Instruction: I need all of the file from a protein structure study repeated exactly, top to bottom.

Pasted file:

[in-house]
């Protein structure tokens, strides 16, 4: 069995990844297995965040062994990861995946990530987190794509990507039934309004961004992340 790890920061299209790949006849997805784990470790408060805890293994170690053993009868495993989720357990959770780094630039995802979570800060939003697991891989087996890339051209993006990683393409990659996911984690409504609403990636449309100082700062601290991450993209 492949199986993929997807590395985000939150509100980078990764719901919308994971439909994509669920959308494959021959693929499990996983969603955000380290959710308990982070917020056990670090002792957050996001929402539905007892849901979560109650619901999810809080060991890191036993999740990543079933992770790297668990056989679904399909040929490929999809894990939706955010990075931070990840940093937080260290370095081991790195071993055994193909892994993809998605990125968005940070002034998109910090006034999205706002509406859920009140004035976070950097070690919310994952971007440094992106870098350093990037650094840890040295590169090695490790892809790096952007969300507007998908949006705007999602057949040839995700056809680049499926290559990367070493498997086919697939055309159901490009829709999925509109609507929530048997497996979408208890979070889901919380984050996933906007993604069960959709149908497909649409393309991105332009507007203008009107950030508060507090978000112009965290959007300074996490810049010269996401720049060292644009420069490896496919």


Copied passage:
[in-house]
């Protein structure tokens, strides 16, 4: 069995990844297995965040062994990861995946990530987190794509990507039934309004961004992340 790890920061299209790949006849997805784990470790408060805890293994170690053993009868495993989720357990959770780094630039995802979570800060939003697991891989087996890339051209993006990683393409990659996911984690409504609403990636449309100082700062601290991450993209 492949199986993929997807590395985000939150509100980078990764719901919308994971439909994509669920959308494959021959693929499990996983969603955000380290959710308990982070917020056990670090002792957050996001929402539905007892849901979560109650619901999810809080060991890191036993999740990543079933992770790297668990056989679904399909040929490929999809894990939706955010990075931070990840940093937080260290370095081991790195071993055994193909892994993809998605990125968005940070002034998109910090006034999205706002509406859920009140004035976070950097070690919310994952971007440094992106870098350093990037650094840890040295590169090695490790892809790096952007969300507007998908949006705007999602057949040839995700056809680049499926290559990367070493498997086919697939055309159901490009829709999925509109609507929530048997497996979408208890979070889901919380984050996933906007993604069960959709149908497909649409393309991105332009507007203008009107950030508060507090978000112009965290959007300074996490810049010269996401720049060292644009420069490896496919």